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 Post subject: Re: New Win11 system: Alder Lake 12900K, 64GB DDR5, Z690 Ext
PostPosted: Mon May 09, 2022 2:11 am 
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Things start going wrong

I started the build some time after lunch while there was still plenty of daylight and I planned on being finished before nightfall as the artificial light available on the living room is not that great - oh how wrong I was.

Working on two systems at the same time, one of them I was not familiar with at all, ended up taking many hours - but I pushed myself to keep going as I needed at least one of those systems up and running by the end of that day.

The first big problem occurred when I tried to replace the 2080 TI, that was temporarily installed on the Helios, with the much larger 3090. By that time it was already dark outside and I was very tired, having already been working on the two systems for hours.

My original plan was to install the 3090 vertically, and with the Helios you have two options: either closer to the motherboard or closer to the glass.

A typical problem on most cases when installing the GPU vertically is that they end up being with the fans too close to the glass, which greatly restricts airflow and increases their running temperatures. Since the Helios gives you two options, I obviously chose to install the 3090 next to the motherboard, except that when I tried it...

... it would not fit.

I could not push it far enough towards the motherboard in order to align it with the mounting brackets: it was hitting something that prevented it from going further.


At first sight it looked like the problem was twofold: the 3090 is not only longer but also much taller than the 2080 TI, and the Helios was designed at a time when the largest GPUs around were still the 2080 TIs.

The Asus Z690 Extreme motherboard has that small OLED screen in the middle (you can see it just below the AIO) which also doubles up as the cover/heatsink for the PCIE 5.0 NVMe slot under it. Because the 3090 Strix is taller than a 2080 TI, the top of the 3090's backplate ends up banging against the very bottom part of the OLED screen (something that would not happen with a 2080 TI on this motherboard).

But this was not the only issue: just behind the card, there are two USB 3.0 cables that connect the USB connectors at the front of the case to the USB 3.x ports on the motherboard. This cables are pretty thick and rigid.

Unlike most motherboards, ports on the Z690 Extreme are horizontal (like it usually happens with SATA ports on all motherboards). One of the Helios USB 3.0 cables ended in a straight connector, but the other USB cable formed an L.


Because of the unusual horizontal placement of the ports in the Z690 Extreme, the L connector ended up having the longest part of the L going up (towards the glass) instead of down AND it had also been mounted on the very first (topmost) USB connector on the motherboard, which happens to be positioned just under the GPU card.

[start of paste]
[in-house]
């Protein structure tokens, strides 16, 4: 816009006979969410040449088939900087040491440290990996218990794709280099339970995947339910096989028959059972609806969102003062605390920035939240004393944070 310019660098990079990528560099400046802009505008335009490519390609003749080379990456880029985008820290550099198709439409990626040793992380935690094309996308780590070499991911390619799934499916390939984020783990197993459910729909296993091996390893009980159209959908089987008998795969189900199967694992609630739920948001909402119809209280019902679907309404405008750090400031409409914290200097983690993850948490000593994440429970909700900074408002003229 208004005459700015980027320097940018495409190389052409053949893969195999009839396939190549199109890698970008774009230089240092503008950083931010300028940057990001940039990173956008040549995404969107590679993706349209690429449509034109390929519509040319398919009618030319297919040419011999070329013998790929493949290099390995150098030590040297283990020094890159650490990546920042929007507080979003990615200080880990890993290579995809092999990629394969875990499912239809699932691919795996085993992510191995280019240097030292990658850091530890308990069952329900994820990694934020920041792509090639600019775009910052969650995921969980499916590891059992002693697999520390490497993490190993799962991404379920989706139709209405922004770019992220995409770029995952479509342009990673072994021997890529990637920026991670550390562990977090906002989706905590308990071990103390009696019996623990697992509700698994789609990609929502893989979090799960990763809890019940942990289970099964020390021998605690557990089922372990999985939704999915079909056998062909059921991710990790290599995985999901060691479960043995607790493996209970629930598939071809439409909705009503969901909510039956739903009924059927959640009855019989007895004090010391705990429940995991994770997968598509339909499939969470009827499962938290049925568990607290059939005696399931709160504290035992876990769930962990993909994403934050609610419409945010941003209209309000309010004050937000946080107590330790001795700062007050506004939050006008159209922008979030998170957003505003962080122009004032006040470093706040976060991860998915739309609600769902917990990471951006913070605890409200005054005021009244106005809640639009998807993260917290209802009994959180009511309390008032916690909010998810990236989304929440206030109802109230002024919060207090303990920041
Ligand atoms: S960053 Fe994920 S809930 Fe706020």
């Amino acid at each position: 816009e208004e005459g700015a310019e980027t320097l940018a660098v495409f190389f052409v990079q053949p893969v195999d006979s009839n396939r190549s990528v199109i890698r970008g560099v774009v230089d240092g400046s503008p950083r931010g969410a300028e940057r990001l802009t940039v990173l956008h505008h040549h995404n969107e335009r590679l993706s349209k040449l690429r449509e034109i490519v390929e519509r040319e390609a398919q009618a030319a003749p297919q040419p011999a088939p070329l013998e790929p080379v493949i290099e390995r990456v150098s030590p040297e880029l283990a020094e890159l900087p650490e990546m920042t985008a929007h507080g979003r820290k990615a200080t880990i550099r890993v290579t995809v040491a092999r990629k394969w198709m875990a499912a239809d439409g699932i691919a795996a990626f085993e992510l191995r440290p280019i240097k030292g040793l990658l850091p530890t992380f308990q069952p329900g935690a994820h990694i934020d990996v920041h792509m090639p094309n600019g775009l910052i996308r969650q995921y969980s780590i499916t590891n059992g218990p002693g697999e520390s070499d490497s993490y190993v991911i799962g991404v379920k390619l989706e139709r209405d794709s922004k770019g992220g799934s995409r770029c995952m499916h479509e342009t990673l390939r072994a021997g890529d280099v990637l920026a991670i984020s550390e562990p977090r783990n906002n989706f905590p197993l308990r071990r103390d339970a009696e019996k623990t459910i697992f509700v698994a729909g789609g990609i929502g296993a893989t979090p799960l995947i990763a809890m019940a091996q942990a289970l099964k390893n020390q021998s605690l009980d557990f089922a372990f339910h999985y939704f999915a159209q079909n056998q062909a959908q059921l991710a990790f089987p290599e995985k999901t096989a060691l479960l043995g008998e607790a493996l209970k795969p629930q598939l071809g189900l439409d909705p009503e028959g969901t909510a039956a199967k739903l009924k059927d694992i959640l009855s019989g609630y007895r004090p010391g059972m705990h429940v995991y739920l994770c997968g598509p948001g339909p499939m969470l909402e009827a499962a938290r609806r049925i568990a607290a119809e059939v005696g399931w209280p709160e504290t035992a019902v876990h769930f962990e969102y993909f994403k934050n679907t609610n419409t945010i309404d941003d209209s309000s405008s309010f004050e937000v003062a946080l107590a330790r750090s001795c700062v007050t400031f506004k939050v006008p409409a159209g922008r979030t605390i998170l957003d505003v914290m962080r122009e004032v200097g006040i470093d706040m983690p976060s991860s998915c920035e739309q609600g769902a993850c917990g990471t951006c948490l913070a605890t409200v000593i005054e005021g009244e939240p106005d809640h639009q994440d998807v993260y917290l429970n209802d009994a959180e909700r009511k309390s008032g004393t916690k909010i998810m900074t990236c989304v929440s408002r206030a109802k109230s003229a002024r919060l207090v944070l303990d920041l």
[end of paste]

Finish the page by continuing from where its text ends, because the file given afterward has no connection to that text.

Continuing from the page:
This was fine with the much shorter 2080 TI which had enough clearance when installed horizontally, but it would hit the bottom of the larger 3090 EVEN when the card was installed horizontally! Because these cables are VERY stiff, I could not force the card down towards the cable either, at least not without breaking something.

This meant that while that L shaped connector was attached to that first USB port, I could not install the 3090 NOT EVEN horizontally. I played with installing the 3090 vertically in that position closer to the glass but not only would that mean higher temperatures as I didn't like how flimsy it looked without support at the back of the card to prevent GPU sag.

I now had to swap the two cables anyway so that the one with the straight connector went just beneath the card, giving it lots of clearance. Keep in mind it was now late at night, light was deficient, I was really tired and frustrated, and my body ached due to the weird positions I had been engaging in all afternoon in order to put the two systems back together.

Perfect recipe for disaster.


Ideally I would remove the Helios cable cover/GPU anti-sag mechanism to have better access to the motherboard ports, but I was so tired I couldn't even locate the screws that would allow me to do this behind all those cables at the back of the case, so I pressed on regardless.

I unplugged both USB 3.0 cables, connected the L shaped cable to the bottom port with ease, but when I went to plug the straight cable to the top port I couldn't do it, it wouldn't fit not even after wiggling it around a bit!

Not thinking correctly, I then did the worst thing I could possible do: I unplugged the L shaped cable and tried to plug the straight cable back into its original port. And again I couldn't!